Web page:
The soliders, known as ANZACS, took great pride in that name, and the qualities of courage, mateship and sacrifice that were displayed during the long dark days of the Gallipoli campaign gave rise to something that has helped defined Aussies and New Zealanders ever since.   It's what we refer to as the spirit of the 'Diggers'. 

Now, on ANZAC Day, we hold ceremonies all over our country to acknowledge not only the service of those original ANZACs, but all those who have served in all wars, conflicts and peacekeeping operations since then. 

 Source: Townsville Daily Bulletin

In cities and towns all over our nation, we mark this special day in two ways.  There's a commemorative service, held at dawn, which was the time of the original Gallipoli landing.  Wreaths are laid and there's a period of two minutes' silence that follows.  At the end of this time a lone bugler plays 'The Last Post', and then the service ends with the 'Reveille'.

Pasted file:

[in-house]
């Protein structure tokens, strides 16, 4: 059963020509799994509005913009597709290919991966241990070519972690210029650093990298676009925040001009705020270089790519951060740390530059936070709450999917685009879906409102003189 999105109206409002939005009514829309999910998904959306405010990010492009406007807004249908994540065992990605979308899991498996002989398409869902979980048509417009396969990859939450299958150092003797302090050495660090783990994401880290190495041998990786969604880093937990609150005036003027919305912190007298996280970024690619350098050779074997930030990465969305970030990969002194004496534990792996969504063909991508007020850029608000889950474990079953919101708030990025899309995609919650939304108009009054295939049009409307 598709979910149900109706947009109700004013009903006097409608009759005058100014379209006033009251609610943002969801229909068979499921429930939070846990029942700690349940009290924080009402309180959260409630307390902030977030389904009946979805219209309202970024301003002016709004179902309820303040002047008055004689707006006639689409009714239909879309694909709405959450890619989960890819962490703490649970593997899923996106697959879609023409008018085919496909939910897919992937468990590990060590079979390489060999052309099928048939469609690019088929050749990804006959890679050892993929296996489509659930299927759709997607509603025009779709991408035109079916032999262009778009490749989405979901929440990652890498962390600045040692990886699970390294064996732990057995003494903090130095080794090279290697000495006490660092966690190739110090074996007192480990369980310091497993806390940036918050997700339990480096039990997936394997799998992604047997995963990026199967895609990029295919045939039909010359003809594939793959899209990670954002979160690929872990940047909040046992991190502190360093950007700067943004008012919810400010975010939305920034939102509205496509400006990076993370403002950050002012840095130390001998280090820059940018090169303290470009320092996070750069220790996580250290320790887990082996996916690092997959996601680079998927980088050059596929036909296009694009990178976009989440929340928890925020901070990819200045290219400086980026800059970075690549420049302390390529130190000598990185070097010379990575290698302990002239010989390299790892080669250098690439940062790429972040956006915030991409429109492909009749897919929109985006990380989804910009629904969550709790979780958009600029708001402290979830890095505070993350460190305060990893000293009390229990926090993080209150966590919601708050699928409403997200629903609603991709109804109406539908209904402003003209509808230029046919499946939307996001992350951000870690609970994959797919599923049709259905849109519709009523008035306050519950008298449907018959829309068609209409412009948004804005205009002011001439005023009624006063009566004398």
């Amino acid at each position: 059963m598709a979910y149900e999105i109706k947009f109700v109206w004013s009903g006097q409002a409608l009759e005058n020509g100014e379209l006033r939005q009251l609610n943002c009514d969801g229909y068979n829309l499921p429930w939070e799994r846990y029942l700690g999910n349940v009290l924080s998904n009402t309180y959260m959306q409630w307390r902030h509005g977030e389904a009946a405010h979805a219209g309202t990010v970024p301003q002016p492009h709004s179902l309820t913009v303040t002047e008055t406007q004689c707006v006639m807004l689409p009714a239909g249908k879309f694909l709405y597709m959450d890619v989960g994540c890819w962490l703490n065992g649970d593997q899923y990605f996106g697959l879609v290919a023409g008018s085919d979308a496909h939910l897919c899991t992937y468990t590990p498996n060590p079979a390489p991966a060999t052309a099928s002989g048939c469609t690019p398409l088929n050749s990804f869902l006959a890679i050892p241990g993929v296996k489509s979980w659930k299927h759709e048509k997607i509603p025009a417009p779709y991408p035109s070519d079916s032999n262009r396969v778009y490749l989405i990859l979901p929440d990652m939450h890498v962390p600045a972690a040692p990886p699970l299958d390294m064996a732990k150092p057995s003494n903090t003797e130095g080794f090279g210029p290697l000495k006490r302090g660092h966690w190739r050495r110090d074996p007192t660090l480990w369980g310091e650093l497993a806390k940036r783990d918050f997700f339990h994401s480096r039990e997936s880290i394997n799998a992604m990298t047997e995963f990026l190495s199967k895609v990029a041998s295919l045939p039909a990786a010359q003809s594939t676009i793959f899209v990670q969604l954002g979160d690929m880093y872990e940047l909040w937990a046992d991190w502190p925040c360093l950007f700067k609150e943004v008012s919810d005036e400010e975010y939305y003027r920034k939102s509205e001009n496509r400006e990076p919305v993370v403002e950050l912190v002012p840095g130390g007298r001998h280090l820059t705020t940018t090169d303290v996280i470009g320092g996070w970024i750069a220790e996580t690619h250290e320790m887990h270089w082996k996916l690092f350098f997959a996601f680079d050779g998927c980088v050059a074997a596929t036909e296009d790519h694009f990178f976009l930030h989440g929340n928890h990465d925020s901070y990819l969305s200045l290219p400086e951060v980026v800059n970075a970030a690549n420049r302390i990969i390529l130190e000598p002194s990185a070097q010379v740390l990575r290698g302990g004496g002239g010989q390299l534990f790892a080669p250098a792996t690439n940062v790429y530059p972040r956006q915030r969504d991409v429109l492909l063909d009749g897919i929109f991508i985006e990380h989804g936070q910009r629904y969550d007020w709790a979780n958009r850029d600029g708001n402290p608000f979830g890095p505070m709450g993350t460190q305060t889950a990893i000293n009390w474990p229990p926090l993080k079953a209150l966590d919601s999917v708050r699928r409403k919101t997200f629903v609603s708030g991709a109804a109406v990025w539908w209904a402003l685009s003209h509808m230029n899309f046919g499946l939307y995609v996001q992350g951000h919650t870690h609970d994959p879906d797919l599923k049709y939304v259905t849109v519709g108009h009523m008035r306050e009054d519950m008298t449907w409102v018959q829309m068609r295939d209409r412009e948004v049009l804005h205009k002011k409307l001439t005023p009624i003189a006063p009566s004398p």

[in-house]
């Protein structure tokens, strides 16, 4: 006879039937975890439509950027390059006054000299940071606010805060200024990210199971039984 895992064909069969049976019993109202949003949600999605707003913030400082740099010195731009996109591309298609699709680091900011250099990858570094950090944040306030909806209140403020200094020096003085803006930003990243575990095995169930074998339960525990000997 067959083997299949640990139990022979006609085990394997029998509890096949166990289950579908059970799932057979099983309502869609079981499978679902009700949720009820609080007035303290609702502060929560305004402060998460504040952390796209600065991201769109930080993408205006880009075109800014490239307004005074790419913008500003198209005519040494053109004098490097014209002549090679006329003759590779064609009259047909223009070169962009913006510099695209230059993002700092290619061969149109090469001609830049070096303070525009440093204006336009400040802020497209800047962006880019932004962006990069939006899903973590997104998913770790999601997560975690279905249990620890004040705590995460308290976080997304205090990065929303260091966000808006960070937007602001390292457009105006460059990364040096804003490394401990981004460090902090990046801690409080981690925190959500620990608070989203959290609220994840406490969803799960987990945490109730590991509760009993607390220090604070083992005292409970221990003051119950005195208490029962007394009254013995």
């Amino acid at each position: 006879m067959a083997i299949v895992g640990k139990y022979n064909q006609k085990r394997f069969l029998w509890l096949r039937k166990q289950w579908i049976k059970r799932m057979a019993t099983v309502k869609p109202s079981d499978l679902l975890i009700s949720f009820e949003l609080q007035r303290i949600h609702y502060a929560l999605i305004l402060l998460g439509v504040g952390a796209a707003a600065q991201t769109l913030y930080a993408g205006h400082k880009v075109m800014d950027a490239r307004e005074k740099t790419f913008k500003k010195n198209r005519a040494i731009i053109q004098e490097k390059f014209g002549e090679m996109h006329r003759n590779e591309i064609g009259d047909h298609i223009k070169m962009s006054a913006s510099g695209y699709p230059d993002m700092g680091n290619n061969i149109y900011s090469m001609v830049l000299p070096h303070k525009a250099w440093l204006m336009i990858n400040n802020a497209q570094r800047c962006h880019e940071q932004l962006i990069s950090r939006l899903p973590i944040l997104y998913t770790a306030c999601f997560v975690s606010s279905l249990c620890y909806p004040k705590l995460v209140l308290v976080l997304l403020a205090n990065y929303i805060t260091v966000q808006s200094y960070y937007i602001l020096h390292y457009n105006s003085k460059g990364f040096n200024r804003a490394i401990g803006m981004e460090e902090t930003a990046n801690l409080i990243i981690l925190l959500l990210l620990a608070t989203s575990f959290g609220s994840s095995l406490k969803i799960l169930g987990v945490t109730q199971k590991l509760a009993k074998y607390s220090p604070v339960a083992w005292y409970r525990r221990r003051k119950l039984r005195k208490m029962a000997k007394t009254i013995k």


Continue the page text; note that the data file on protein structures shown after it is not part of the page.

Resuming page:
Later in the day,  there's a march through the city or town streets for all servicemen and women, watched by family and community members. 

Of course, here in our garrison city, we have a lot of families with loved ones serving right now over in Afghanistan.  My own particular school has a large number of Defence Force families as part of our school community.  Yesterday during our Anzac Day liturgy there were a number of Defence Force personnel, mums and dads of our students, who were there to be honoured and to honour all those who serve our country.   It was a very poignant moment watching them stand on the stage, at attention and saluting while the Last Post was played.   It was only last year that three of our own Townsville-based soldiers were killed in action.